Before they left the restaurant, Scott and "Bob" (okay, I'll call him that) stopped by our table and we were able to have a conversation with their entire heads. "Bob" told us how he grew his goatee in 1957 after seeing a priest sporting one at Christmas mass. (Why he went to Christmas mass as a Jew was hinted at but left tantalizingly unexplained.) He told us he had worn his ever since. The goatee will turn 50 next year. Then we all took pictures of one another. (Laura took the one of Scott and Bob.)

While Laura ran some errands, I went to a panel Bob was on, "Creating Believable Aliens." I slipped out a little early to get to the dealers room for my scheduled hour autographing (and hopefully helping to sell a subscription or two) at the Asimov's/Analog table. On the way I ran into Brenda Cooper and Toby Buckell, two of my Blue Heaven bandmates. Then I stopped at a nearby table where John Kessel and Jim Kelly were signing copies of their slipstream anthology, Feeling Very Strange. I said hello, bought a copy, and had them personalize it. John Kessel wrote: Handsome, smart. I hate you.

I didn't sign many autographs at the Asimov's/Analog table, but a couple I did were memorable. One fellow had not only a copy of the April/May 2006 Asimov's but also one of my most obscure little publications, "Celestial Mechanics" in the March 1996 F&SF. (Not that the magazine is obscure, but that story sure is.) Also, a very nice fellow named John Remy stopped by and introduced himself as a podcast listener, an aspiring SF writer, a returned missionary, and a recovering Mormon. Laura had been out distributing little William Shunn postcards around the con, and John had me sign the back of one for his wife Jana, with whom he produces a podcast called "An Atheist's Prayer." He promised to attend my kaffeeklatsch the next day.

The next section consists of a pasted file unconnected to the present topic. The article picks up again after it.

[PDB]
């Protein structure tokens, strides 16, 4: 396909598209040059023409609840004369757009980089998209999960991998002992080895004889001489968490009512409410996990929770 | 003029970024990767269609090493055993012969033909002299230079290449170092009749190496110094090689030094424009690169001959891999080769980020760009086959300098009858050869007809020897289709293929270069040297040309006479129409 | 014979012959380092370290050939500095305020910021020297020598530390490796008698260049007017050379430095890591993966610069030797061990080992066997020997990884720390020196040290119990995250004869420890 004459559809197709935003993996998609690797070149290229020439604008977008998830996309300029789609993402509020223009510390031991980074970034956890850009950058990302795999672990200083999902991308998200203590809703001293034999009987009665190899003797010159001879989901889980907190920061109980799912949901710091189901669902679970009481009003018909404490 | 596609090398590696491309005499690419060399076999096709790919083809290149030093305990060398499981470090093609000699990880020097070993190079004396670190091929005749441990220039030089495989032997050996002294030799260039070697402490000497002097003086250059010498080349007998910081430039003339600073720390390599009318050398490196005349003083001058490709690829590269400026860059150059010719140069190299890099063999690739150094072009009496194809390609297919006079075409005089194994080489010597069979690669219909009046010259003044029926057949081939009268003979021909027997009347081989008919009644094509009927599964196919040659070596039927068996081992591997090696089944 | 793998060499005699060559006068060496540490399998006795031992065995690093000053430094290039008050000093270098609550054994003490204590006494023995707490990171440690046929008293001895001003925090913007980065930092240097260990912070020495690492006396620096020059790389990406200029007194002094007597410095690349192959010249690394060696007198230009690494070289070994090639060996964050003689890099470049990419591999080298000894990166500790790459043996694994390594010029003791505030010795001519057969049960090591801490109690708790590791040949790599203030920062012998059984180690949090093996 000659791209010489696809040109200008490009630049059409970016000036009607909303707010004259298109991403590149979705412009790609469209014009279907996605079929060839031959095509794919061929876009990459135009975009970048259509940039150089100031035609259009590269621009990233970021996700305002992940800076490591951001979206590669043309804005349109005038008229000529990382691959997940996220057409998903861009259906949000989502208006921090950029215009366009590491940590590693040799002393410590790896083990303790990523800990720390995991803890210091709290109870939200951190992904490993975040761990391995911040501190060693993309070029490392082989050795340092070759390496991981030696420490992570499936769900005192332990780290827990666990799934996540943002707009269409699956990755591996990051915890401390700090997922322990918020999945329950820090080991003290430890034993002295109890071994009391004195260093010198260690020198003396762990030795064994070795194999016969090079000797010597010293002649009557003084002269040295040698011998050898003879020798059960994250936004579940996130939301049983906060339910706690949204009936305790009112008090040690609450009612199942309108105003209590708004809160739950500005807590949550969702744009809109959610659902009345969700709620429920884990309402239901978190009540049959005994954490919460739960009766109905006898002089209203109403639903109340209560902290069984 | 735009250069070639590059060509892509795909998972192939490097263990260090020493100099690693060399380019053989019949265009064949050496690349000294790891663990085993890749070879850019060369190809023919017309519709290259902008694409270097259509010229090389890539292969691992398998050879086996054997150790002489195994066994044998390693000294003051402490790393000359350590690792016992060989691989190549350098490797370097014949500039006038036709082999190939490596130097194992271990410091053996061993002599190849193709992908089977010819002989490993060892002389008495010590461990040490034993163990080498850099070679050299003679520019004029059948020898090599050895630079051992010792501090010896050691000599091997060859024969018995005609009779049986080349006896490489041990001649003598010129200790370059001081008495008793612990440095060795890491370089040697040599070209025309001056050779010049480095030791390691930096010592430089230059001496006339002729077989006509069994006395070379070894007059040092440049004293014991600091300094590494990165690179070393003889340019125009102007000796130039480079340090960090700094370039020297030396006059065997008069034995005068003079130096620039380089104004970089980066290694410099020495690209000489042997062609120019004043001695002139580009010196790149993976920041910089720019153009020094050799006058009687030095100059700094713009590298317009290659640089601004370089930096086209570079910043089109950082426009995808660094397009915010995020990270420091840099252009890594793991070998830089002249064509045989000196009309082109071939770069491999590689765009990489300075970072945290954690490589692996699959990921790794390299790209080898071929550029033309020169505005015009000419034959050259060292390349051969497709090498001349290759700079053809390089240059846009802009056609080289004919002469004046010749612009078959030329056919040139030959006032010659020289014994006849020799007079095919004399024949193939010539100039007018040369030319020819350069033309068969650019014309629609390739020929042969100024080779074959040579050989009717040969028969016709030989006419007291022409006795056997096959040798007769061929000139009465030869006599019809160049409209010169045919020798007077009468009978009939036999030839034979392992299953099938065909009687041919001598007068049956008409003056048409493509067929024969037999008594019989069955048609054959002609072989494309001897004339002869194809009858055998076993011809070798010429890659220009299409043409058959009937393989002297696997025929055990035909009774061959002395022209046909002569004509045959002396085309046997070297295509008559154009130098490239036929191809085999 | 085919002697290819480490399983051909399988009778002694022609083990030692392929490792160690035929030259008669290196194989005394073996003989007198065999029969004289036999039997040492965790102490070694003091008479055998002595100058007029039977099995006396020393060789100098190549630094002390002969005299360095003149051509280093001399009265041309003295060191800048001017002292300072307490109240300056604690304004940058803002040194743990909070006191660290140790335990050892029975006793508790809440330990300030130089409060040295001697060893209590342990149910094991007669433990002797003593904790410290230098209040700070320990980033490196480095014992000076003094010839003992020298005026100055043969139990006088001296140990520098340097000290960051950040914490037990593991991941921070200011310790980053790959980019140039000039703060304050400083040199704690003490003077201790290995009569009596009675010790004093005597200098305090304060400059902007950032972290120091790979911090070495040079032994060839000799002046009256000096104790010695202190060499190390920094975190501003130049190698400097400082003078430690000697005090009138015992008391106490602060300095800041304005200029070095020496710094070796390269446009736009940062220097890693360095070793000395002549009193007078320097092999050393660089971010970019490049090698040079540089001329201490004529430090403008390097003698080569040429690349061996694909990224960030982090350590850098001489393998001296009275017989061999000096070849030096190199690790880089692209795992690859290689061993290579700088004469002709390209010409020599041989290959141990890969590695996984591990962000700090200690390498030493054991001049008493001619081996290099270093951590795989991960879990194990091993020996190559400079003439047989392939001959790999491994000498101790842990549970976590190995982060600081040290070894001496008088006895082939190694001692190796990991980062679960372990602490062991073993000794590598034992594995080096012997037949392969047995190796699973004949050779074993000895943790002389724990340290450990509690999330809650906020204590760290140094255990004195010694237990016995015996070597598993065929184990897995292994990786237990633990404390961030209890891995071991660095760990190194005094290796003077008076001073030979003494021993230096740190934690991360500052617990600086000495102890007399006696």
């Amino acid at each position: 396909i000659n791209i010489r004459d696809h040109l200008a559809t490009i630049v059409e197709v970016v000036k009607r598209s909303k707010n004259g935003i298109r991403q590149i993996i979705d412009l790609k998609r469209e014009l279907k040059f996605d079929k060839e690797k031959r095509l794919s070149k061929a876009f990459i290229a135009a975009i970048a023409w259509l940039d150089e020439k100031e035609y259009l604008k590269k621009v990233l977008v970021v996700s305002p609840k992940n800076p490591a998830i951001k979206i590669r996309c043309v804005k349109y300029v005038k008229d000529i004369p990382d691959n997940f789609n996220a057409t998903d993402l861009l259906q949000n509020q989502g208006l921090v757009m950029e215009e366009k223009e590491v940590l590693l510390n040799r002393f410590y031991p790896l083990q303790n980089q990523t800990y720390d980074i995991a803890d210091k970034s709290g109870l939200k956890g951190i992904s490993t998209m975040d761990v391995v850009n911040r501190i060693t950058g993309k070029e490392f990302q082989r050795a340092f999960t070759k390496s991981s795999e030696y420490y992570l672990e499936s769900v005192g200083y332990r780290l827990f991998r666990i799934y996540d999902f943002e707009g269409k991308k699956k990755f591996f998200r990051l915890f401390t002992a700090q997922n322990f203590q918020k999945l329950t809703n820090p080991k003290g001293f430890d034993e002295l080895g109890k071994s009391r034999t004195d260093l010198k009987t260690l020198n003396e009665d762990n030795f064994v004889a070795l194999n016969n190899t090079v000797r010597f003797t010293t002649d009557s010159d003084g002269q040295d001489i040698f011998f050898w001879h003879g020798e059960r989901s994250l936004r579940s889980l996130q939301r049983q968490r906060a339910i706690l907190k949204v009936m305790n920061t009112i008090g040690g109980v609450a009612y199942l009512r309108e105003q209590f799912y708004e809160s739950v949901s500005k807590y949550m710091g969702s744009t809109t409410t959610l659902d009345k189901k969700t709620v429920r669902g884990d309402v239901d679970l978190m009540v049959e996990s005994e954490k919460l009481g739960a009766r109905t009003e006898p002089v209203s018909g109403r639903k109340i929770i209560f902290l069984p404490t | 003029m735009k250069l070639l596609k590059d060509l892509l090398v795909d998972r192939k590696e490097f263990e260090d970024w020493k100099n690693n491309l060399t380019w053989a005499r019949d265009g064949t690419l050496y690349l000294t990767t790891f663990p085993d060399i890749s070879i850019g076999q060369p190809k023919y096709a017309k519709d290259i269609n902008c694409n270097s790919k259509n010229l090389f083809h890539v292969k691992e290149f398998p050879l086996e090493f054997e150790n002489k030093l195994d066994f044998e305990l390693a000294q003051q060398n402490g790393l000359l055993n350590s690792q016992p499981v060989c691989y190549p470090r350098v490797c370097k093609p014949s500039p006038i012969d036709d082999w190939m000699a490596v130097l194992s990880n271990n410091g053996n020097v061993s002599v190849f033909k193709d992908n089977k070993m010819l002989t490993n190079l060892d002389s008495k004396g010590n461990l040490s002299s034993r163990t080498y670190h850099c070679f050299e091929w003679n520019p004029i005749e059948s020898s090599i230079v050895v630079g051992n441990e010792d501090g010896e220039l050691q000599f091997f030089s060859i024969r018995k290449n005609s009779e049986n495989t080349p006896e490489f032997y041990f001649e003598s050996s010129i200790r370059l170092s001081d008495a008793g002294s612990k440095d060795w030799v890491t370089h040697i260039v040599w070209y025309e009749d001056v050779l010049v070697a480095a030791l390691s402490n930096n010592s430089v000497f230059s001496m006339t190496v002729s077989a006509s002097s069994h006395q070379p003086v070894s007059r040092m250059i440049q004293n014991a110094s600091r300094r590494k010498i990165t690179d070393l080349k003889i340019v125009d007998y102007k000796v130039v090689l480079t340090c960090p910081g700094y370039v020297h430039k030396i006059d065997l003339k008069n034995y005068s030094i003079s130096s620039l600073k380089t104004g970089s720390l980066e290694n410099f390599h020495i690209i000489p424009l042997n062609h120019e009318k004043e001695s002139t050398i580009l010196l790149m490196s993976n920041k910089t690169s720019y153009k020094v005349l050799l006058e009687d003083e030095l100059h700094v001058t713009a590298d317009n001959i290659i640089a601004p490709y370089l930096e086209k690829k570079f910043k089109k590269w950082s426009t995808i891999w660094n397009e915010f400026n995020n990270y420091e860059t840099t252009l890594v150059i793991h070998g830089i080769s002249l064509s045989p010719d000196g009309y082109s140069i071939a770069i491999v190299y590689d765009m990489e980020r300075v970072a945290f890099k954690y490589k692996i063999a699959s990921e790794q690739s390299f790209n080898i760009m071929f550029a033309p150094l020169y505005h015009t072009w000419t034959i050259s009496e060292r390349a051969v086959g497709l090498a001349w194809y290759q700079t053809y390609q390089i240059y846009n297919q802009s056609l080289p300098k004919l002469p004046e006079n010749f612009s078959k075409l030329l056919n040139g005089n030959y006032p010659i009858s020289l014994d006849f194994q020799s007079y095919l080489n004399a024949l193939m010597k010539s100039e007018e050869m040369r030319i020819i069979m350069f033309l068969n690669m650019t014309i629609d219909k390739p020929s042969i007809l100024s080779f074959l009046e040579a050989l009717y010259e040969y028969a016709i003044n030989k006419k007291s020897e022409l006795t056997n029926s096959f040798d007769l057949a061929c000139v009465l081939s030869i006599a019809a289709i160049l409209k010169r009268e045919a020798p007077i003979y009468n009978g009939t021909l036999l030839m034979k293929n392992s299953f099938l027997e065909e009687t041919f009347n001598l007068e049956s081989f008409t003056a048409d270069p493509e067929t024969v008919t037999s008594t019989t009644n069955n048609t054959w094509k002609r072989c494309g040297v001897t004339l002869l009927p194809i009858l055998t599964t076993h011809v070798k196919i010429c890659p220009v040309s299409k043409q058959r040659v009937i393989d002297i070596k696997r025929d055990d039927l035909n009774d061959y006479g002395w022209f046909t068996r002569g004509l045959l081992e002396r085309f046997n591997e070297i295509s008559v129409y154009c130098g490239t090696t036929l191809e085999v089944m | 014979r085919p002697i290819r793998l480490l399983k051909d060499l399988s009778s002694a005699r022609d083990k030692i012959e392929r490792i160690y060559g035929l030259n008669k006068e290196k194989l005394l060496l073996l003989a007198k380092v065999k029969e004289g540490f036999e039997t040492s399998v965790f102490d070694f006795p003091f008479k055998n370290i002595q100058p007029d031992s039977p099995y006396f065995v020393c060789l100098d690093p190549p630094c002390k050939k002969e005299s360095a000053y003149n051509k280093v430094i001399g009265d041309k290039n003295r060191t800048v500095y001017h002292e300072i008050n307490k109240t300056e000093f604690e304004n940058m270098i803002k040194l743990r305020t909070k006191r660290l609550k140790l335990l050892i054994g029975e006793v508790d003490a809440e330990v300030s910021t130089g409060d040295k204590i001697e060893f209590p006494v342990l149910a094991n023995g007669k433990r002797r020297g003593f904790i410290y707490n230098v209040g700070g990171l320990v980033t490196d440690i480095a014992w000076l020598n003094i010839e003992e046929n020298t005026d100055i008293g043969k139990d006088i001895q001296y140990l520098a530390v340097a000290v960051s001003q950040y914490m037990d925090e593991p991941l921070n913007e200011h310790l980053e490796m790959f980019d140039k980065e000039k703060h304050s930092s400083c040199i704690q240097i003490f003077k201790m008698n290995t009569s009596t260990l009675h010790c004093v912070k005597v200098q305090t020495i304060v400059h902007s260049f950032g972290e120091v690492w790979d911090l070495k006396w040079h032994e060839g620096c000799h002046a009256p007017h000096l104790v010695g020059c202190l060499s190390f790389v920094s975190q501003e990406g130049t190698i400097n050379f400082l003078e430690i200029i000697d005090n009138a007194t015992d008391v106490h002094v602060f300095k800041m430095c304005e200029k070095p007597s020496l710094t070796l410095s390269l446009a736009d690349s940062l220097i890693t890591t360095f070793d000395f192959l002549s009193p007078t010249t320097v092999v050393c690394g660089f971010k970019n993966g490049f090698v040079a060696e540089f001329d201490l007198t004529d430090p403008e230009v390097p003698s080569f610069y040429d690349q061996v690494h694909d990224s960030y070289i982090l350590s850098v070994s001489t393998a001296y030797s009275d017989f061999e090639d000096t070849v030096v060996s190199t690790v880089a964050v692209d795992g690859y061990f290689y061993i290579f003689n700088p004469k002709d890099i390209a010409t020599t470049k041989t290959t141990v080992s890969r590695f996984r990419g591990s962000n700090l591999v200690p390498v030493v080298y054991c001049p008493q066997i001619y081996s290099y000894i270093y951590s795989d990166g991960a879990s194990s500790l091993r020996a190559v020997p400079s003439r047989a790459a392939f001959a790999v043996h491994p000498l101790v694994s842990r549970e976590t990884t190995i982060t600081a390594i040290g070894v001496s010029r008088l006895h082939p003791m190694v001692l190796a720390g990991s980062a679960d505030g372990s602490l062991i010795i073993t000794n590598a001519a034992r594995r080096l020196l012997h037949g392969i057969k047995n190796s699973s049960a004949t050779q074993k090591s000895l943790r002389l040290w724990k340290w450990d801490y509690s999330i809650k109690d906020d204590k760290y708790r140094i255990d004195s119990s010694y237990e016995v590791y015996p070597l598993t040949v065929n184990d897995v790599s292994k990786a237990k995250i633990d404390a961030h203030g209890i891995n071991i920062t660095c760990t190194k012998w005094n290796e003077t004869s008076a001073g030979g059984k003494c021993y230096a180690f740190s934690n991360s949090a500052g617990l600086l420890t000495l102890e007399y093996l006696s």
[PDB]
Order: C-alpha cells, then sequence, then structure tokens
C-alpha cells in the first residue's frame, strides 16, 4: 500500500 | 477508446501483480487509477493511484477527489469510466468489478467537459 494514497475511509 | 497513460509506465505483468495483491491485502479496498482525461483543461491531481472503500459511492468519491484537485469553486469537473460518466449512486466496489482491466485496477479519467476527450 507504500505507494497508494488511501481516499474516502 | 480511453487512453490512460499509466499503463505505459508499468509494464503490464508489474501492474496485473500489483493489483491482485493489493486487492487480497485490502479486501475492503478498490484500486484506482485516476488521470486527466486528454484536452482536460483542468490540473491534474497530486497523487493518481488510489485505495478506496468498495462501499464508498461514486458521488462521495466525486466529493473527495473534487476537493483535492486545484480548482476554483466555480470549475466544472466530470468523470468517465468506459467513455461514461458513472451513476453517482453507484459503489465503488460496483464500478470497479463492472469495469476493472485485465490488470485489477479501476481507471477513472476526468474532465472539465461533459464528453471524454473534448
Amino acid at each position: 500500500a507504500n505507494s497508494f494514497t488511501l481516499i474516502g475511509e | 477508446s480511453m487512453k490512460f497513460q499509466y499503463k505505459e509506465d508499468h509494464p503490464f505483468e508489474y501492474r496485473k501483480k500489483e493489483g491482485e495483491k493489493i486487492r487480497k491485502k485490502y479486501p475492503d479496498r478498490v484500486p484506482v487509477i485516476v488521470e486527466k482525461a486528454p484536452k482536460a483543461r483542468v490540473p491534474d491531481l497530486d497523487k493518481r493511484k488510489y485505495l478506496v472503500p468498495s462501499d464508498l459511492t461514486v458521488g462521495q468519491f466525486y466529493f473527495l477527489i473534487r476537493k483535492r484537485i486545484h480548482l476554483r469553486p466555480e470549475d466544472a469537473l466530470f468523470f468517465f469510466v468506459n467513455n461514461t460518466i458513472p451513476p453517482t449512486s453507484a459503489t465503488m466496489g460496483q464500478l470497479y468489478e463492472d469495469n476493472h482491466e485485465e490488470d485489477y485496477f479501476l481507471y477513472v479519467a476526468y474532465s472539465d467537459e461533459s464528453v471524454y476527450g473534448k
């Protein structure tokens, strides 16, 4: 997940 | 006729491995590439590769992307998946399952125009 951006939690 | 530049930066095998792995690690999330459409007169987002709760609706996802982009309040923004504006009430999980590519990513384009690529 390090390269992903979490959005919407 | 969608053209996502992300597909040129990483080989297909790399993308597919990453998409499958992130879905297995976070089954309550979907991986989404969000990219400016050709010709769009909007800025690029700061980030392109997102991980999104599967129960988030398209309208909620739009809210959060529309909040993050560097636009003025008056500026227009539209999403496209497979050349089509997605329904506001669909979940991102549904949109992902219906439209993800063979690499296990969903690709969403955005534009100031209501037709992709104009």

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Worldcon Wednesday

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So I keep putting off my Worldcon report because I'm busy and it seems so daunting. So I'll break it up by day.

So Wednesday, after landing at LAX, Laura and I rented a car and negotiated the freeways to Anaheim without too terribly much difficulty. We managed to get checked in and parked at the Marriott fairly quickly—and yes, in that order—and then we met Craig Engler and Scott Edelman for a rather late lunch by the hotel pool. Just before our food arrived, though, Craig was summoned away by a Battlestar Galactica–related phone call with the New York Times, and his Turkey "Off the Rack" Sandwich went uneaten, except by flies, at least for as long as I sat there.

Lunch was enlivened by the sight of Robert Reed flexing by the adjacent pool.

Sadly, Laura and I both had to abandon Scott at the lunch table before Craig returned, since I had a panel at 4:00 pm. Laura left first, and after wrangling with Scott over the check (I lost) I joined her. We raced over to the convention center—me decked out in the clothes Laura chose for me—picked up our badges in the Green Room, and ran into [info]tnh outside our panel. She commiserated with me about having to serve as moderator, and kindly examined the list of other panelists to tell me what she knew about each.

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William Shunn